Long ago, when I adopted a nomadic life, I imagined that traveling responsibly meant slumming it out.
I’m going to remember 2016 as the year I imprinted myself into the sky.
I had no idea what it meant to call a river “alive”.
The first thing I noticed about him was the fresh blood stain on his shoulder rag.
These are all the reasons I want to make 2016 the year of Africa for me, and hopefully for you!
Somewhere deep in the Caucasus mountains, I sip a glass of fine Georgian wine, watching the clouds playfully swirl around the snow-clad Mount Kazbeg and my gregarious Georgian hosts lovingly tending to their vegetable garden below. I’ve spent my days indulging in the country’s sumptuous gastronomy, drinking mineral water right off the spring, lounging in my remote mountain home as though nothing else in the world matters. The mist descends on our postcard village of Stepantsminda, a woman in a traditional black dress carries fresh lavash bread from the neighbourhood bakery, the valley echoes with the laughter of men, children and horses. This isn’t the Hobbiton trail in New Zealand, but the closest you can get to life in the Shire (Lord of the Rings style) – where people live beautifully, eat well and be merry. Two weeks ago, I landed in Tbilisi, Georgia’s photogenic capital city, with a friend, a one month visa and no fixed plans. The rugged mountains, chilled out locals, Soviet-era homes, underground wine taverns, artsy cafes and quirky cultural vibe instantly cast a spell on me. I …
There are airlines that fly you from one part of the world to another. And then there is Virgin Atlantic. I consider myself one lucky soul to have journeyed from India via London to New York City on Virgin’s Upper Class.
On a rainy Goan afternoon, wrapped up in my blue poncho, I drive my bike past verdant rice paddies, abandoned railway tracks and sleepy hamlets, to cross over to little-known islands in the interiors of Goa. On the empty ferry, the surprised driver asks me why I’m going there. Why? Because these islands are covered in mangroves and mist-laden meadows, adorned with old Portuguese homes, and home to large populations of colourful migratory birds and tiny populations of people who, far from the beaches and revellers of Goa, exemplify the susagade (content) way of life. I’ve spent two blissful monsoons rediscovering Goa. Take my list and go, and soak in experiences you never could have imagined: 1) Discover the sleepy Chorao Island. In the heart of North Goa, this quaint little island is serenaded by gentle backwaters, loved by migratory birds, and home to the friendliest locals. On a weekday afternoon, when a friend and I ferried our bike to its shores, the locals were all tucked in for their afternoon siesta in their old Portuguese homes. We chanced upon La Fayette, a little neighborhood eatery, and knocked on its doors, …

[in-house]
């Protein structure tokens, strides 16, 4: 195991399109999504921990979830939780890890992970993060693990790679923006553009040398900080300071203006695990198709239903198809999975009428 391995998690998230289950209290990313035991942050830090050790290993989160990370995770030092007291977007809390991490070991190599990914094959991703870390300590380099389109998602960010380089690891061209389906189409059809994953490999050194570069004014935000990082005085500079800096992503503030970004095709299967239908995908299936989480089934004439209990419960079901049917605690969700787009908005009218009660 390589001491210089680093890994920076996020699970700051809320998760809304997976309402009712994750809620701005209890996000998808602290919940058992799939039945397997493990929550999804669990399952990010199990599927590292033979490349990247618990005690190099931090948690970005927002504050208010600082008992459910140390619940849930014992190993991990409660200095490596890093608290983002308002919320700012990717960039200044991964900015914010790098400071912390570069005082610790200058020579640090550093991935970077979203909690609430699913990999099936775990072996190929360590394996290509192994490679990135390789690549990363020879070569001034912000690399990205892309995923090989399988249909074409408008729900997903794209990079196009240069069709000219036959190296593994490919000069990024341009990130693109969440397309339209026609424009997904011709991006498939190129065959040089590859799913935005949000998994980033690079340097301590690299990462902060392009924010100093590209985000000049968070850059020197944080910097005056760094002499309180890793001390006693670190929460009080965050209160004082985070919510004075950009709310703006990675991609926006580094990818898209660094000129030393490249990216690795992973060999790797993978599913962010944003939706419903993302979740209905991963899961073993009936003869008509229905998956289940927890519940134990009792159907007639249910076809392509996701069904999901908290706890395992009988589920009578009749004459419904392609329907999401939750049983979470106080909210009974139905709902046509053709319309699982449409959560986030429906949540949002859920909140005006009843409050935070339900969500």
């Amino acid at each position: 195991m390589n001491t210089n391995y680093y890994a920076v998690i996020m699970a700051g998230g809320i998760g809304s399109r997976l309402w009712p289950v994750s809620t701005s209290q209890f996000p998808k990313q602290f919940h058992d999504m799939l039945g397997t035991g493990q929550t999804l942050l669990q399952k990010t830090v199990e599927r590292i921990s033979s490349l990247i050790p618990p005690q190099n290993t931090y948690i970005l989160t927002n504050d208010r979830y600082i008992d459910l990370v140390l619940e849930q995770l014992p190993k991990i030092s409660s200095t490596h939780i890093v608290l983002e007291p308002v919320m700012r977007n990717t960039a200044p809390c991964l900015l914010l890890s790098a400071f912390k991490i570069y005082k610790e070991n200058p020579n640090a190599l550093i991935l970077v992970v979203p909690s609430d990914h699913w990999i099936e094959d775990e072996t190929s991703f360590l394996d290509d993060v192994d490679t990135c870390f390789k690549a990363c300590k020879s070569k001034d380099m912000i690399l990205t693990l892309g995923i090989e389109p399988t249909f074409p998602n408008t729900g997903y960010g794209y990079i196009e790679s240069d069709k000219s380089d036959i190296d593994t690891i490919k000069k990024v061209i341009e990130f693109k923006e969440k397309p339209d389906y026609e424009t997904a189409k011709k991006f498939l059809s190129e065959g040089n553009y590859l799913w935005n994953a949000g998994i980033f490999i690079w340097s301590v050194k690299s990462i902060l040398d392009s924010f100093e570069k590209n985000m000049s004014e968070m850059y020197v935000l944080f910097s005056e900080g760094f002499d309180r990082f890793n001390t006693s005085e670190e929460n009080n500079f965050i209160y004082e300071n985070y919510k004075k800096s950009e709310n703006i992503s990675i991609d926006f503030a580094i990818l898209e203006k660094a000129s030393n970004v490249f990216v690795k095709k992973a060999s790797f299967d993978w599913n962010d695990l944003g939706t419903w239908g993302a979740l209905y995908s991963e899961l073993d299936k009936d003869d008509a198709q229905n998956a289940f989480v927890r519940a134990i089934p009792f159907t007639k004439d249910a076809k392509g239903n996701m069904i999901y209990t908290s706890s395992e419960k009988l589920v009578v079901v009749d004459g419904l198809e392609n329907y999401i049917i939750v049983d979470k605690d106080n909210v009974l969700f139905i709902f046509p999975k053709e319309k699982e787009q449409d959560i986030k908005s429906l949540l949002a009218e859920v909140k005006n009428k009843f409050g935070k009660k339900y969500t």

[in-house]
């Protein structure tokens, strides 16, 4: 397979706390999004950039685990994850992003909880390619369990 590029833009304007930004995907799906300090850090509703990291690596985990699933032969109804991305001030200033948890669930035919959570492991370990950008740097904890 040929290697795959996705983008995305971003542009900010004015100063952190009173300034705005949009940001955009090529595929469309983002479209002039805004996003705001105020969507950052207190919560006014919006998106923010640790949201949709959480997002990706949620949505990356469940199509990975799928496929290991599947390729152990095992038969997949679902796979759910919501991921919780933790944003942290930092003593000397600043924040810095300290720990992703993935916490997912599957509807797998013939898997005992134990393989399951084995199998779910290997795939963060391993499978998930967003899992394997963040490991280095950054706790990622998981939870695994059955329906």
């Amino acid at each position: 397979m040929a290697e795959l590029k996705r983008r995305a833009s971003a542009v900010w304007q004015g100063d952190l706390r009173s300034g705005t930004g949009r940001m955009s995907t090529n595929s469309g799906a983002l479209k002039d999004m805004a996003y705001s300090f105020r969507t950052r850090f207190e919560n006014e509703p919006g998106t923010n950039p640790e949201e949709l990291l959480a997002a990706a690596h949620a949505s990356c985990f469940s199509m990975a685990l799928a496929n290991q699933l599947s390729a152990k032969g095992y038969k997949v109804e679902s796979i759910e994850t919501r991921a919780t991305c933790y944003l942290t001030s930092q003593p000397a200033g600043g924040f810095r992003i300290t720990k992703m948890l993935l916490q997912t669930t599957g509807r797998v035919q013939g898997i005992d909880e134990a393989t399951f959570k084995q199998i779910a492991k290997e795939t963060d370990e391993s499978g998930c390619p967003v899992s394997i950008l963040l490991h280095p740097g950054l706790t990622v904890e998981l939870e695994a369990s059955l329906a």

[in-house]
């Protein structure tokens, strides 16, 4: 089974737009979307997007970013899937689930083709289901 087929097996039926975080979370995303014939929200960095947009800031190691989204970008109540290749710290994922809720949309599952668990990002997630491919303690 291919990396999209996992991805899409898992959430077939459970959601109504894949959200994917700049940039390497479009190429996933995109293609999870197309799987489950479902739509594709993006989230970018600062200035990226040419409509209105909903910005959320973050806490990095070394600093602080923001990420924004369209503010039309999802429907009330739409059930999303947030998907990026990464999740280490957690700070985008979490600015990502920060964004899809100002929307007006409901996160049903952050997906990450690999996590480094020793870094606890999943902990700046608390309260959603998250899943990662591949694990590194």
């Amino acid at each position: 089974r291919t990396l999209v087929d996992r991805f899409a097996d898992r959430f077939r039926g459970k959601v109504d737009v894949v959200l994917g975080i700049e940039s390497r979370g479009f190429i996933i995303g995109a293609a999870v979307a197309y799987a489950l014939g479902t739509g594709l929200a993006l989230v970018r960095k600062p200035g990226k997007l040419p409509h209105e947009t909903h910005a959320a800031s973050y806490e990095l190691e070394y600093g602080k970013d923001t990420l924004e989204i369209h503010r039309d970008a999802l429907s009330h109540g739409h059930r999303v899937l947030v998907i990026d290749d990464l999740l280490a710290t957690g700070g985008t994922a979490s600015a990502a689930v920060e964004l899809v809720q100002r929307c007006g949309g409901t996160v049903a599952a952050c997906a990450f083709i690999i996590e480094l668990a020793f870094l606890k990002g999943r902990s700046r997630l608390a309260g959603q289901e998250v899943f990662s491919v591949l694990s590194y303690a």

There are some trips that make you want to give the world a big hug. South Australia was that trip for me. On my long journey back to India two days ago, I couldn’t stop feeling overwhelmed by the pristine beauty of the things I had experienced, the warmth of the people I had met, the softness of the sands I had walked on, and the love that went into every glass of wine I had tasted. These are moments that will always make me nostalgic about South Australia: 1. Winery-hopping on a bicycle in Mclaren Vale. In the verdant wine country of Mclaren Vale, we pedaled our way along the trail of an old train track, amid vineyards that stretched into the horizon. The aroma of fresh grapes lured us into some of the oldest family-run wineries in these parts, for a taste of the finest Shiraz and Moscato wines. That warm afternoon felt like poetry to me. 2. Spotting kangaroos, koalas, echidnas, penguins, seals in the wild! I never imagined that one day, I would be …
Over 2 years ago, when I quit my corporate job to follow my dream to travel the world, I didn’t imagine I would one day land up in a township dedicated to the same ideology. Auroville is it. A place where people come to live their dreams. I’ve come across countless stories; of a market researcher turned organic farmer; a policeman turned village school headmaster; a corporate honcho turned teacher; a teacher turned mechanic. It’s a place to ditch the life you’ve lived, and live the life you’ve always wanted, even if for a few days; here your conviction to follow your passion holds more value than your salary or title (Read: Auroville: Utopia or Something Like it).